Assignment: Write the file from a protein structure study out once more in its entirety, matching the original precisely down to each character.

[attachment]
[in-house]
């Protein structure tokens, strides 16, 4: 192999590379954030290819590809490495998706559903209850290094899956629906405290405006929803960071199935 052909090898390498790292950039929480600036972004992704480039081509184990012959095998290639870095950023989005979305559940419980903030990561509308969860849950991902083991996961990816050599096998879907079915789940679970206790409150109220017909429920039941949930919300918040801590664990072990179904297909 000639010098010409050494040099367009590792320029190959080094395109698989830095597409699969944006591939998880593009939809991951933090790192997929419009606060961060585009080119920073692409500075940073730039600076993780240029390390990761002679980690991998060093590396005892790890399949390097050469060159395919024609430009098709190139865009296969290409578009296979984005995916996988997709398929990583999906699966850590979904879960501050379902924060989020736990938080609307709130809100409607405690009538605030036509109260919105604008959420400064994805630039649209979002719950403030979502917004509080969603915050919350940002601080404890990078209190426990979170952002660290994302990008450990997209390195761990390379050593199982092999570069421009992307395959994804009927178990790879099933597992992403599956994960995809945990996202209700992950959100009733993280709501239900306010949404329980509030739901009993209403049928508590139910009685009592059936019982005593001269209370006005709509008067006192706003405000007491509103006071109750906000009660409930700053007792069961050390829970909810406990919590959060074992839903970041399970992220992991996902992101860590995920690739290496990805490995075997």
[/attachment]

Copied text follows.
[in-house]
């Protein structure tokens, strides 16, 4: 192999590379954030290819590809490495998706559903209850290094899956629906405290405006929803960071199935 052909090898390498790292950039929480600036972004992704480039081509184990012959095998290639870095950023989005979305559940419980903030990561509308969860849950991902083991996961990816050599096998879907079915789940679970206790409150109220017909429920039941949930919300918040801590664990072990179904297909 000639010098010409050494040099367009590792320029190959080094395109698989830095597409699969944006591939998880593009939809991951933090790192997929419009606060961060585009080119920073692409500075940073730039600076993780240029390390990761002679980690991998060093590396005892790890399949390097050469060159395919024609430009098709190139865009296969290409578009296979984005995916996988997709398929990583999906699966850590979904879960501050379902924060989020736990938080609307709130809100409607405690009538605030036509109260919105604008959420400064994805630039649209979002719950403030979502917004509080969603915050919350940002601080404890990078209190426990979170952002660290994302990008450990997209390195761990390379050593199982092999570069421009992307395959994804009927178990790879099933597992992403599956994960995809945990996202209700992950959100009733993280709501239900306010949404329980509030739901009993209403049928508590139910009685009592059936019982005593001269209370006005709509008067006192706003405000007491509103006071109750906000009660409930700053007792069961050390829970909810406990919590959060074992839903970041399970992220992991996902992101860590995920690739290496990805490995075997």